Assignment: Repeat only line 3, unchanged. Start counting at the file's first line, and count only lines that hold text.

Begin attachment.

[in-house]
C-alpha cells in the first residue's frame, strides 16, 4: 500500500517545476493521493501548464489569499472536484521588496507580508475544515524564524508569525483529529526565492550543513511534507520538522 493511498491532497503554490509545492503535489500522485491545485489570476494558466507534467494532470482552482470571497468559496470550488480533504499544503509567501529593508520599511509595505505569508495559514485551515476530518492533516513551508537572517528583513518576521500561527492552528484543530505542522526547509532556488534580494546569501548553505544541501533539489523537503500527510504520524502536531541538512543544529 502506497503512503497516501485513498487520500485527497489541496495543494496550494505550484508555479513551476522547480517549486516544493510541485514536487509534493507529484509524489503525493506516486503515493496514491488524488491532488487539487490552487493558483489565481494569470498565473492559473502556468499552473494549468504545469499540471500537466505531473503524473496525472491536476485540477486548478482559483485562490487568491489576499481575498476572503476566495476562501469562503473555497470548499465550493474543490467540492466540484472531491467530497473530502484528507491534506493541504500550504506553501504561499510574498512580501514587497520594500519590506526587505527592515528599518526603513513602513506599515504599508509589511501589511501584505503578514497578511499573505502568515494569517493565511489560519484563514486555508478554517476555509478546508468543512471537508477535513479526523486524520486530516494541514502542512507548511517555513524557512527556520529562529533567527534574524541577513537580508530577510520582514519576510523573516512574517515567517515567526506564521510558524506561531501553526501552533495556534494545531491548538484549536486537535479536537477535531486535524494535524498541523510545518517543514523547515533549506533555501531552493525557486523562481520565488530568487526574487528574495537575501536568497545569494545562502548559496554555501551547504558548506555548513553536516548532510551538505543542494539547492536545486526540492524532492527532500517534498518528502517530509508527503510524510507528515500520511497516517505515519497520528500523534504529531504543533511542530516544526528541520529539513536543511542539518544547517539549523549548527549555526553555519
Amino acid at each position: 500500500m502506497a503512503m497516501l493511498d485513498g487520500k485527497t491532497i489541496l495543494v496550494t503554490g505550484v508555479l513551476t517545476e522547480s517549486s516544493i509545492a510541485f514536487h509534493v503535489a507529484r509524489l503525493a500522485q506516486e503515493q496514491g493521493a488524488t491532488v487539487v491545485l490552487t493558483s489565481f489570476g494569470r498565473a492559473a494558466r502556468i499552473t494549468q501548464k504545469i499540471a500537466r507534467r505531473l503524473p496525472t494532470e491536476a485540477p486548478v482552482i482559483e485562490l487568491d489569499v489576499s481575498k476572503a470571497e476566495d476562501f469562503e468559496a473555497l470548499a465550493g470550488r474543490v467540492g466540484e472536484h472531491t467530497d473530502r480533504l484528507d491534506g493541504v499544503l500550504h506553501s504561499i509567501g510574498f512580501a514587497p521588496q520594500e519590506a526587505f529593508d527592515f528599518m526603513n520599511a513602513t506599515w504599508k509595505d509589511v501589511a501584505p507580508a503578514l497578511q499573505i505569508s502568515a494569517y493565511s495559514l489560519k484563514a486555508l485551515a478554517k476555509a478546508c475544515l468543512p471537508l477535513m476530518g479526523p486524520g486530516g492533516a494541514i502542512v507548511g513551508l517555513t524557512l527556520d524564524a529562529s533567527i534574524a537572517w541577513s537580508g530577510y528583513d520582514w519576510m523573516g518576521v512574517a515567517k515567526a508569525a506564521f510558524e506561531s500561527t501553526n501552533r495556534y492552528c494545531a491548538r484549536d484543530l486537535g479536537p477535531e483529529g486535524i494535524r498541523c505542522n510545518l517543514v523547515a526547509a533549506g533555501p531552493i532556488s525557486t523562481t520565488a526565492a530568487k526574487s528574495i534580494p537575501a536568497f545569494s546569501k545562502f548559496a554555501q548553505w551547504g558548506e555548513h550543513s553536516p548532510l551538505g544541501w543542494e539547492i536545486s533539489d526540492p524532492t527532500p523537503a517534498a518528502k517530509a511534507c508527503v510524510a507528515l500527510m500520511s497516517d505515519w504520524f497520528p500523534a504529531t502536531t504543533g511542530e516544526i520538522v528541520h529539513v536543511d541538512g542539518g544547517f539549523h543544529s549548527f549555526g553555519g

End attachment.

Amino acid at each position: 500500500m502506497a503512503m497516501l493511498d485513498g487520500k485527497t491532497i489541496l495543494v496550494t503554490g505550484v508555479l513551476t517545476e522547480s517549486s516544493i509545492a510541485f514536487h509534493v503535489a507529484r509524489l503525493a500522485q506516486e503515493q496514491g493521493a488524488t491532488v487539487v491545485l490552487t493558483s489565481f489570476g494569470r498565473a492559473a494558466r502556468i499552473t494549468q501548464k504545469i499540471a500537466r507534467r505531473l503524473p496525472t494532470e491536476a485540477p486548478v482552482i482559483e485562490l487568491d489569499v489576499s481575498k476572503a470571497e476566495d476562501f469562503e468559496a473555497l470548499a465550493g470550488r474543490v467540492g466540484e472536484h472531491t467530497d473530502r480533504l484528507d491534506g493541504v499544503l500550504h506553501s504561499i509567501g510574498f512580501a514587497p521588496q520594500e519590506a526587505f529593508d527592515f528599518m526603513n520599511a513602513t506599515w504599508k509595505d509589511v501589511a501584505p507580508a503578514l497578511q499573505i505569508s502568515a494569517y493565511s495559514l489560519k484563514a486555508l485551515a478554517k476555509a478546508c475544515l468543512p471537508l477535513m476530518g479526523p486524520g486530516g492533516a494541514i502542512v507548511g513551508l517555513t524557512l527556520d524564524a529562529s533567527i534574524a537572517w541577513s537580508g530577510y528583513d520582514w519576510m523573516g518576521v512574517a515567517k515567526a508569525a506564521f510558524e506561531s500561527t501553526n501552533r495556534y492552528c494545531a491548538r484549536d484543530l486537535g479536537p477535531e483529529g486535524i494535524r498541523c505542522n510545518l517543514v523547515a526547509a533549506g533555501p531552493i532556488s525557486t523562481t520565488a526565492a530568487k526574487s528574495i534580494p537575501a536568497f545569494s546569501k545562502f548559496a554555501q548553505w551547504g558548506e555548513h550543513s553536516p548532510l551538505g544541501w543542494e539547492i536545486s533539489d526540492p524532492t527532500p523537503a517534498a518528502k517530509a511534507c508527503v510524510a507528515l500527510m500520511s497516517d505515519w504520524f497520528p500523534a504529531t502536531t504543533g511542530e516544526i520538522v528541520h529539513v536543511d541538512g542539518g544547517f539549523h543544529s549548527f549555526g553555519g